August 7, 2008

Tomato Chips


So what you gonna do with all the tomatoes from the garden?

You have canned spaghetti sauce, pizza sauce, tomato sauce, stewed tomatoes, whole tomatoes, tomato juice, tomato puree, salsa...towards the end of the growing season, when you feel you have canned all you can can and the freezer is bulging at the seams with fresh frozen tomatoes, consider dehydrating.

Dehydrated tomatoes, peppers and onions are wonderful for winter stews and soups.

How about something a little bit different?
Tomato Chips for snacks.

Dehydrated Tomato Chips
What You Will Need

Firm ripe tomatoes
Garlic powder
Dried oregano leaves
Dried sweet basil leaves


Wash and dry tomatoes with a clean towel.
Slice tomatoes in 1/4-inch slices.
Sprinkle tomatoes with garlic powder, oregano, basil, salt and pepper or your favorite spices.
Place tomatoes on dehydrator racks.
Dry 12 to 24 hours. Tomato chips should be pliable to slightly brittle.

Don't have a dehydrator? Try oven baked.

Oven Baked Tomato Chips
Makes About 40 Chips
3 pounds (about 14) plum tomatoes 1/4 cup (about) extra-virgin olive oil 1-tablespoon sugar Freshly ground black pepper to taste Preheat oven to 250 degrees. Line three baking sheets with aluminum foil
Cut tomatoes into 1/4-inch-thick rounds, discarding the stem ends. Lay tomatoes on prepared baking sheets without overlapping, and drizzle lightly with oil. Sprinkle with sugar and lightly with pepper.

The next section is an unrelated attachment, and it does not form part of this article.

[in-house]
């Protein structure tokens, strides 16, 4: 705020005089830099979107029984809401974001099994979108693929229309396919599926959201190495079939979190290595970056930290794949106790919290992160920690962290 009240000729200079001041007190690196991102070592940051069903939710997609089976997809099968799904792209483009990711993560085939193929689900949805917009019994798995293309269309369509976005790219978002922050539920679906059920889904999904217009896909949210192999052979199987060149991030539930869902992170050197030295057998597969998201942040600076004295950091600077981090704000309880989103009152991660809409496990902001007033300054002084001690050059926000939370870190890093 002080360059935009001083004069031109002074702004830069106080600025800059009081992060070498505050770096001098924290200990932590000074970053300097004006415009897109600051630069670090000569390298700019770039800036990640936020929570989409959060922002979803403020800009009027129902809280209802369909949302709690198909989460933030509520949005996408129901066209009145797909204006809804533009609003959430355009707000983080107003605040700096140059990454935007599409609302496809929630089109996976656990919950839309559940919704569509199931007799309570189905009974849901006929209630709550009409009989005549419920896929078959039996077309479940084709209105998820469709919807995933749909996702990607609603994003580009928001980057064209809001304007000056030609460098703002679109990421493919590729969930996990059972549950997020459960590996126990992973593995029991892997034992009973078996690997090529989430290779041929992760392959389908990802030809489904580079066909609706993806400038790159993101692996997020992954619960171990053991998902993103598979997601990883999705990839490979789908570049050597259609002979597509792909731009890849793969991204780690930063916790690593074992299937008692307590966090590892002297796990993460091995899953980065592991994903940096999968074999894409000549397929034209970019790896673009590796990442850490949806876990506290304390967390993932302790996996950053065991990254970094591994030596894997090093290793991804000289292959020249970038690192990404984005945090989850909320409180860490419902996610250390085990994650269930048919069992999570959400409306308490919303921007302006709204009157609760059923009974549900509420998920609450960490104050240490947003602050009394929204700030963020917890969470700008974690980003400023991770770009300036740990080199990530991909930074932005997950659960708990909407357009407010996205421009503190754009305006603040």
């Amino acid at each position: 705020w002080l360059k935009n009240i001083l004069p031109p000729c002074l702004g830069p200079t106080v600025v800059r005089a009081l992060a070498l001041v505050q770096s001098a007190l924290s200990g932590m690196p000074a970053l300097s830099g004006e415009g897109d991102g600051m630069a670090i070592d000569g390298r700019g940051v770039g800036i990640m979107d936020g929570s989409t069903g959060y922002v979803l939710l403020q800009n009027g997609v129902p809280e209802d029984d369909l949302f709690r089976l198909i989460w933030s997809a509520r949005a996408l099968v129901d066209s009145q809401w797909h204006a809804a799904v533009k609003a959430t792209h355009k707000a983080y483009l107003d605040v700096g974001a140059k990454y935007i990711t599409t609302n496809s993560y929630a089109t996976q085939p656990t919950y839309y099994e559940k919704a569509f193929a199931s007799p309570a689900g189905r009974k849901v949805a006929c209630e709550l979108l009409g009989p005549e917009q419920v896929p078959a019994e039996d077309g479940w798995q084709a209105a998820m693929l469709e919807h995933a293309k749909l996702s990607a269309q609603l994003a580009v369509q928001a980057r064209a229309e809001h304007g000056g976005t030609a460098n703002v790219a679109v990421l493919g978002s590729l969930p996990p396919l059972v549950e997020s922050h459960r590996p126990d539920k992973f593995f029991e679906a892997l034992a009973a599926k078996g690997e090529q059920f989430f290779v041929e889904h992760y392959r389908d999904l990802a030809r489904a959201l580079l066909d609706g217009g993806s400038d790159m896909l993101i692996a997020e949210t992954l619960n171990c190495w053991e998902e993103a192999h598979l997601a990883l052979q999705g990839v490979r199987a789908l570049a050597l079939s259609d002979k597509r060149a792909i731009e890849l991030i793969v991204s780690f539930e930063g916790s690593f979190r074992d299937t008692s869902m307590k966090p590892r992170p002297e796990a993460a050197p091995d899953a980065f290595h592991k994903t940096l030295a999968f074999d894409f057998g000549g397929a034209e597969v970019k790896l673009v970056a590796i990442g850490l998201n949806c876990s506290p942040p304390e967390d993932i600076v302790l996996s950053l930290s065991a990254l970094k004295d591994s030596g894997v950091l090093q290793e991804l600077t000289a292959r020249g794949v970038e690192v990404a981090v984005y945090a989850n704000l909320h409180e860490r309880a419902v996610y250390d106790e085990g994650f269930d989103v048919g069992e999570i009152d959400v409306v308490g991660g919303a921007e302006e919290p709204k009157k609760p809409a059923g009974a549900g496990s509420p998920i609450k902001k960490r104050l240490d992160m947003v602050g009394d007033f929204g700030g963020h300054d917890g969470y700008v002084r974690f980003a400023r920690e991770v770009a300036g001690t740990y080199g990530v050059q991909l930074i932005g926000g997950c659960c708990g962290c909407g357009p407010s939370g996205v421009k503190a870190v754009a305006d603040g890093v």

Bake until well-dried and caramelized, about 3 hours. Remove from oven and cool to room temperature.
From Celebrate!
Nutrition facts per chip: 20 calories, 1 g fat, 0 g saturated fat, 0 mg cholesterol, 2 g carbohydrates, 0 g protein, 3 mg sodium, 0 g fiber


Anonymous said...

That's a lot of tomatoes, we make a lot of sandwiches and wraps here with our tomatoes though, we have only picked 2 so far.

Goody said...

I saw a fantastic do-it-yourself food dehydrator once that was a modified filing cabinet (a large one) with a fan. The drawers were removed and replaced with trays. I keep threatening to build one.

I'd love to dry tomatoes, fruit, and fruit leather, between a couple of screens in the sun, but I'm afraid the insects and flies would leave too much damage. The fly problem here has been over-the-top, given the rain.

I was glad to see you reviewed the yoghurt maker-that's the one we've been considering though I don't object to a glass jar with a heating pad wrapped around it. Yours looks safer.